Carpenter claimed his third Indy 500 pole last month via a four-lap/10-mile average of 229.618 mph around the 2.5-mile oval. Power handed team-owner Roger Penske his record 17th Indy 500 victory over Carpenter after 200 laps by 3.1589-seconds. Carpenter barely was consoled by the fact he led a race-high 65 laps or scored his career-best Indy 500 finish.

“Yeah, I mean, that’s what makes me…I think when I look back that’s probably where I’ll feel really good about it,” Carpenter said. “We were strong just about every day, with all our cars, held that level of consistency and performance throughout the month. Hopefully this is going to be a springboard to help the team make some strong finishes, win some races.”

Carpenter’s 2014 win at TMS was by a margin of 0.5247-seconds over Power. A caution with seven laps remaining erased Carpenter’s 18-second lead and forced drivers to make a decision on whether to pit or stay out on older, worn Firestone rubber. The top three drivers _ Carpenter, Penske’s Juan Pablo Montoya and Tony Kanaan, then of Chip Ganassi  Racing _ all stayed out. A strong restart was all Carpenter needed as he held off Power in an event that saw Ed lead 90 of the career 92 laps he has paced in Cowtown.

Anytime you’ve had success at a racetrack and know what it takes to win there makes it easy to recapture that,” said Carpenter, who has made 172 career series starts. “Compared to the early Indy car days at Texas, we’ve had to deal with a lot more tire dropoff and you do not necessarily have to be the fastest. But if you’re the fastest on a 50-lap run you’re going to be successful.”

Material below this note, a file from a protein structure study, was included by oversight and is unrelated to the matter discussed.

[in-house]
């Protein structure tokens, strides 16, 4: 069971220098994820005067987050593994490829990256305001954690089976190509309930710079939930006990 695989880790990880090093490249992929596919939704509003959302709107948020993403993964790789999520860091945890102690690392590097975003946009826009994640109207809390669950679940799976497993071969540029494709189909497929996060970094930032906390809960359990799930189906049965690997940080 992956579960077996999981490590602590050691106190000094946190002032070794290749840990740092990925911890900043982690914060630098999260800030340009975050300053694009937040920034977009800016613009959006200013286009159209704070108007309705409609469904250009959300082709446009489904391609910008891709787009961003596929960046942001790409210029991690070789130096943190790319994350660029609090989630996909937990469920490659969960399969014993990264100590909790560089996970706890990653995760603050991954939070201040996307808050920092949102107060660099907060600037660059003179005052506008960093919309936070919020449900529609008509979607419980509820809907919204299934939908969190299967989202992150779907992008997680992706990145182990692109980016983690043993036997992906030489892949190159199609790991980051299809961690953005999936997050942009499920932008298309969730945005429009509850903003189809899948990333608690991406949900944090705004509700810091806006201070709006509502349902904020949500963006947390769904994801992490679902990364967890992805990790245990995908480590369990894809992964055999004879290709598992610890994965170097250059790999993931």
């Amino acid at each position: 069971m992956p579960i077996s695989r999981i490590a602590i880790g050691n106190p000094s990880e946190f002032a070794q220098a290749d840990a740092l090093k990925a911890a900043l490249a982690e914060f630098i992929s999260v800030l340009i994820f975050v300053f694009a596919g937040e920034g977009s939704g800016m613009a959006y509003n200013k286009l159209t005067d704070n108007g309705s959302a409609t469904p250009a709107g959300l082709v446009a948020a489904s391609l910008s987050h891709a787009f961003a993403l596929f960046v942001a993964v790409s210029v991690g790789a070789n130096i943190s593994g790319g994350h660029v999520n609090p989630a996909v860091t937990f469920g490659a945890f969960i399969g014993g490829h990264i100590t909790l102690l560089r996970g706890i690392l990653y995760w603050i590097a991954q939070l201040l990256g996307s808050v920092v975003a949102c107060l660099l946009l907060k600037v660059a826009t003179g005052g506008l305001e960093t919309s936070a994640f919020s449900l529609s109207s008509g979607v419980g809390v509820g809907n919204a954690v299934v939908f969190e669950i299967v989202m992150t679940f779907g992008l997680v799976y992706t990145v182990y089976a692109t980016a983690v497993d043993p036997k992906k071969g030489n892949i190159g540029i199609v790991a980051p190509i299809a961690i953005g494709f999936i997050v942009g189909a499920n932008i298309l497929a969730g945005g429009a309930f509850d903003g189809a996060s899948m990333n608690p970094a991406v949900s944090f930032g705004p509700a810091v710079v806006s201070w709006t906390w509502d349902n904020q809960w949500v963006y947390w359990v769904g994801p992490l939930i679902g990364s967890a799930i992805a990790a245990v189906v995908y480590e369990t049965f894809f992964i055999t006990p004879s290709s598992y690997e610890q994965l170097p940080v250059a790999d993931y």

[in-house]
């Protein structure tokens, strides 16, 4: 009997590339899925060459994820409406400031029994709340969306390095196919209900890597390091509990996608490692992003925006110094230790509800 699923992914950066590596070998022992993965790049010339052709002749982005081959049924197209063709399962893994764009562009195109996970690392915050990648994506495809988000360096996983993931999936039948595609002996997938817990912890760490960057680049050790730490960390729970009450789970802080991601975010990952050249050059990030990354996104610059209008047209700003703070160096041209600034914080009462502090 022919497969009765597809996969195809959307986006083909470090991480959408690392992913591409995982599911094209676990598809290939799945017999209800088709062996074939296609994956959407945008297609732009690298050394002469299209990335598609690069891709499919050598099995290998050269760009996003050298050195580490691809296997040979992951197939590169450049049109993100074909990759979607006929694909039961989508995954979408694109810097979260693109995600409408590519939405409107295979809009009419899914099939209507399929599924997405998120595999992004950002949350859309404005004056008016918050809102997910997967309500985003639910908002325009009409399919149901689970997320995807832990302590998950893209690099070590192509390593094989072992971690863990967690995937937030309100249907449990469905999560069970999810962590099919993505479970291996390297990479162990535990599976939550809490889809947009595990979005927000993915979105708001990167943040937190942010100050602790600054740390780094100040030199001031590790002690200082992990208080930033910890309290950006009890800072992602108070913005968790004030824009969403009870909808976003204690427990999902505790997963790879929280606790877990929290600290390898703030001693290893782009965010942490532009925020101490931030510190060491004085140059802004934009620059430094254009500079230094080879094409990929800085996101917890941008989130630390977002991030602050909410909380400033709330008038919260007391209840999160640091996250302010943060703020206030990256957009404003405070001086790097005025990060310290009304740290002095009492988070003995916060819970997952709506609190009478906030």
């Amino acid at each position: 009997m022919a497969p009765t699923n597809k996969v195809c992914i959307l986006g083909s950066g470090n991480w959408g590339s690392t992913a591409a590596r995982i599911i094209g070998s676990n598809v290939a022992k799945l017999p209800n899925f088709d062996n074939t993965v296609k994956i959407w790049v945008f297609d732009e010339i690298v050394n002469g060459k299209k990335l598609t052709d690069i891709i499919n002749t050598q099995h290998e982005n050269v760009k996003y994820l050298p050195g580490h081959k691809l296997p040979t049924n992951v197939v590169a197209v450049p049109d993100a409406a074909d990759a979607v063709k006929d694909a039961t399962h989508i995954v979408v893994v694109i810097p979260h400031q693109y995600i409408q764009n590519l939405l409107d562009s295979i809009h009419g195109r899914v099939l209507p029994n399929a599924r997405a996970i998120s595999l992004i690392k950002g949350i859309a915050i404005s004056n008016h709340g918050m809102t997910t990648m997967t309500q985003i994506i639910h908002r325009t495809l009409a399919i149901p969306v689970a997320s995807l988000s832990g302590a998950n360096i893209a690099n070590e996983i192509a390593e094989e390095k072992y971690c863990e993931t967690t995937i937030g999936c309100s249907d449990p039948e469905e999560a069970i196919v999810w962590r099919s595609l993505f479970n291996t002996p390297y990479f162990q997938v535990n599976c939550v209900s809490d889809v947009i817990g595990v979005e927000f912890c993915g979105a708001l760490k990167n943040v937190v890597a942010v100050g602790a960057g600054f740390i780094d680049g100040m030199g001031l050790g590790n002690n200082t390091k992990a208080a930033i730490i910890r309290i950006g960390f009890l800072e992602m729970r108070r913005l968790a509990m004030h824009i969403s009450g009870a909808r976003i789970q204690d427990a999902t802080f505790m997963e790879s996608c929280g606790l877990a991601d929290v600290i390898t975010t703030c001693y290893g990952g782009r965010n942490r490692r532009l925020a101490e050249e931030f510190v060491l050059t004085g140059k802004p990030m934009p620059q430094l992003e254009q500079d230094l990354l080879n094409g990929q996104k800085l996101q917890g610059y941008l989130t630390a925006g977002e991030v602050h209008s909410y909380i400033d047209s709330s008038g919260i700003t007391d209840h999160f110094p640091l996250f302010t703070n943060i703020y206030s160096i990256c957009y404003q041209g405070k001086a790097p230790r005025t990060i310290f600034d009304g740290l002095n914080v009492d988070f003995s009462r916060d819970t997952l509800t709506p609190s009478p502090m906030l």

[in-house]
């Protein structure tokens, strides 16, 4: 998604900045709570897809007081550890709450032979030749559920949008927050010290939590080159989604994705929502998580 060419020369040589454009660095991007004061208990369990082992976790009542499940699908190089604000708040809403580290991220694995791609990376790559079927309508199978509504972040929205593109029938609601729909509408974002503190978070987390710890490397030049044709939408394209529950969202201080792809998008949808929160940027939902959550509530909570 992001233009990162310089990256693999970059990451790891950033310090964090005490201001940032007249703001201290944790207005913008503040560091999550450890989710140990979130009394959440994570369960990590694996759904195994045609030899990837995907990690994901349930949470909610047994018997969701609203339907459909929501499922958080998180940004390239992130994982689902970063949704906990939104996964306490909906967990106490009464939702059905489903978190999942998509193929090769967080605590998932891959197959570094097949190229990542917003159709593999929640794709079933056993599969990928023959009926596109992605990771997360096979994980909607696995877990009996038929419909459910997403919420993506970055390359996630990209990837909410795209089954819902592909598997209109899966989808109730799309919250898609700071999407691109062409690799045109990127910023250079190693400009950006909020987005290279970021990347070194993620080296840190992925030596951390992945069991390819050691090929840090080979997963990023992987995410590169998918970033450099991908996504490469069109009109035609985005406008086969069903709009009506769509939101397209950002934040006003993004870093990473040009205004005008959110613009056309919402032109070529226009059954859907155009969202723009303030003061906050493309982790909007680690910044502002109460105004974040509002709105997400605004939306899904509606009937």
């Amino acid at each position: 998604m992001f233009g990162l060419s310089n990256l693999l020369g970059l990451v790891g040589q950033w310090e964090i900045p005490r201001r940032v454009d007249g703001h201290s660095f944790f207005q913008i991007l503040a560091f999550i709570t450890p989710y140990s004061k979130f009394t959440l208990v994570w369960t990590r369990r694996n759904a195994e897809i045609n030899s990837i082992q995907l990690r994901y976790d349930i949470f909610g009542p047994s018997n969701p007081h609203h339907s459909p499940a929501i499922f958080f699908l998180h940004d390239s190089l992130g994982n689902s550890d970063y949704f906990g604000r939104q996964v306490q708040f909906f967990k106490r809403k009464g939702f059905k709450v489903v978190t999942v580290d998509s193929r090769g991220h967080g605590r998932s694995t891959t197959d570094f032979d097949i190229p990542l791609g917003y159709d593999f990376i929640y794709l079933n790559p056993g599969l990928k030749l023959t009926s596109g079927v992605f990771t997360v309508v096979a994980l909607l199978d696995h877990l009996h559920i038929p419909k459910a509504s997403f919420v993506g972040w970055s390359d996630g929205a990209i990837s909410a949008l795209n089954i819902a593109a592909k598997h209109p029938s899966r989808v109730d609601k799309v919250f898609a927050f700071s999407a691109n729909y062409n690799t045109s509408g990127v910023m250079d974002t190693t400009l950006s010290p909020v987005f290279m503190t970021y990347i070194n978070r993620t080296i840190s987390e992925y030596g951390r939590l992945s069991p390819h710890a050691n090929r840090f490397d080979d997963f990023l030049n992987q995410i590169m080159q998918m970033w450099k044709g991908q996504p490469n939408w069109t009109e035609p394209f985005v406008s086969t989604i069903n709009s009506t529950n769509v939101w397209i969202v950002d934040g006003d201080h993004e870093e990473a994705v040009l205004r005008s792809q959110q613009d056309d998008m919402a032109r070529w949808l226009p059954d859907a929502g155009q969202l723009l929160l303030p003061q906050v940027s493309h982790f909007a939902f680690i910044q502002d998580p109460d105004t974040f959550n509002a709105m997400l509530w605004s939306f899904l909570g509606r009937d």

Last year, Carpenter and teammate JR Hildebrand were involved in a massive, nine-car crash here heading into Turn 3. The incident prompted a red flag stoppage on Lap 152 and cleanup took 30 minutes, 42 seconds.

The incident was triggered by contact principally involving James Hinchcliffe, who was sandwiched between then-Schmidt Peterson Motorsports teammate Mikhail Aleshin on the outside and Kanaan on the bottom. Hinchcliffe’s car darted right and up the 24-degree banking, collecting the cars of Carpenter and Hildebrand, Dale Coyne Racing’s Tristan Vautier and Ed Jones, Ryan Hunter-Reay of Andretti Autosport, Scott Dixon of Chip Ganassi Racing and Carlos Munoz of A.J. Foyt Racing.

Hinchcliffe placed the blame squarely on Kanaan _ the 2004 winner here _ moments after team-owner Ganassi defended his driver and questioned Hinchcliffe’s in-race judgment.

That race was the first open-wheel event run on TMS’ repaved and reconfigured 1.5-mile oval. In addition to fresh pavement that included pit road, the banking in Turns 1 and 2 was reduced from 24 to 20 degrees and the bottom widened from 60 to 80-feet. Turns 3 and 4 remained banked at 24 degrees. Firestone Racing addressed the changes with a revised compound that met with mixed reaction.

It definitely made the race interesting last year with all of us getting used to the new configuration,” said Carpenter, who officially was placed 11th in a 22-car field after 248 laps. “It was a Texas-style race that we got caught up in an accident with Tony (and Hinch).